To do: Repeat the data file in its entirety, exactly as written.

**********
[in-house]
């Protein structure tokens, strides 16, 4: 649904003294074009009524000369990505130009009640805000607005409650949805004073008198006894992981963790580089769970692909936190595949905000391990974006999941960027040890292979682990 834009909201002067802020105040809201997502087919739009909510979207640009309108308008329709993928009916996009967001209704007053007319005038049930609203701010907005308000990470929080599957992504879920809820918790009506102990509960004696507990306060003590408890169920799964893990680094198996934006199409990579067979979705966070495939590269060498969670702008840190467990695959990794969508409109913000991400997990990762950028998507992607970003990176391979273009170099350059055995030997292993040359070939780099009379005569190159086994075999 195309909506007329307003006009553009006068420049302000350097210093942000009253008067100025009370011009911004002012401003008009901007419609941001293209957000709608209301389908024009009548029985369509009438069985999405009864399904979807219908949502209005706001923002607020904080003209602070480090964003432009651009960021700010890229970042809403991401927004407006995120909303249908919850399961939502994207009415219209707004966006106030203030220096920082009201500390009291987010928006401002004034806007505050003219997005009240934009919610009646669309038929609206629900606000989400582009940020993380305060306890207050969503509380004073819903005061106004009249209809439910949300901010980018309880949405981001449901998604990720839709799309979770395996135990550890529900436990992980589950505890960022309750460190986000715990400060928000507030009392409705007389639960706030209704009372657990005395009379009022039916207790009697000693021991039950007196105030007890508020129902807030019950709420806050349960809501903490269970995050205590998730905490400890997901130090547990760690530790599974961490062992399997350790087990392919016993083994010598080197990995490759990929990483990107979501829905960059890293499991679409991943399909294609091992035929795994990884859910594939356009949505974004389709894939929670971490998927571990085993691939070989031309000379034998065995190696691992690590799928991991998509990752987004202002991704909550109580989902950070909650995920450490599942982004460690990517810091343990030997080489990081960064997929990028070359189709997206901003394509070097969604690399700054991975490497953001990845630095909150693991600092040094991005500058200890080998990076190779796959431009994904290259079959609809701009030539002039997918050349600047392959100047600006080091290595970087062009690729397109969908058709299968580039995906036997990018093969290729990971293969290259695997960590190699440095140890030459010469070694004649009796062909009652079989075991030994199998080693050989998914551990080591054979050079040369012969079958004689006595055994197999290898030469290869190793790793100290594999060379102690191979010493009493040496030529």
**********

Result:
[in-house]
């Protein structure tokens, strides 16, 4: 649904003294074009009524000369990505130009009640805000607005409650949805004073008198006894992981963790580089769970692909936190595949905000391990974006999941960027040890292979682990 834009909201002067802020105040809201997502087919739009909510979207640009309108308008329709993928009916996009967001209704007053007319005038049930609203701010907005308000990470929080599957992504879920809820918790009506102990509960004696507990306060003590408890169920799964893990680094198996934006199409990579067979979705966070495939590269060498969670702008840190467990695959990794969508409109913000991400997990990762950028998507992607970003990176391979273009170099350059055995030997292993040359070939780099009379005569190159086994075999 195309909506007329307003006009553009006068420049302000350097210093942000009253008067100025009370011009911004002012401003008009901007419609941001293209957000709608209301389908024009009548029985369509009438069985999405009864399904979807219908949502209005706001923002607020904080003209602070480090964003432009651009960021700010890229970042809403991401927004407006995120909303249908919850399961939502994207009415219209707004966006106030203030220096920082009201500390009291987010928006401002004034806007505050003219997005009240934009919610009646669309038929609206629900606000989400582009940020993380305060306890207050969503509380004073819903005061106004009249209809439910949300901010980018309880949405981001449901998604990720839709799309979770395996135990550890529900436990992980589950505890960022309750460190986000715990400060928000507030009392409705007389639960706030209704009372657990005395009379009022039916207790009697000693021991039950007196105030007890508020129902807030019950709420806050349960809501903490269970995050205590998730905490400890997901130090547990760690530790599974961490062992399997350790087990392919016993083994010598080197990995490759990929990483990107979501829905960059890293499991679409991943399909294609091992035929795994990884859910594939356009949505974004389709894939929670971490998927571990085993691939070989031309000379034998065995190696691992690590799928991991998509990752987004202002991704909550109580989902950070909650995920450490599942982004460690990517810091343990030997080489990081960064997929990028070359189709997206901003394509070097969604690399700054991975490497953001990845630095909150693991600092040094991005500058200890080998990076190779796959431009994904290259079959609809701009030539002039997918050349600047392959100047600006080091290595970087062009690729397109969908058709299968580039995906036997990018093969290729990971293969290259695997960590190699440095140890030459010469070694004649009796062909009652079989075991030994199998080693050989998914551990080591054979050079040369012969079958004689006595055994197999290898030469290869190793790793100290594999060379102690191979010493009493040496030529």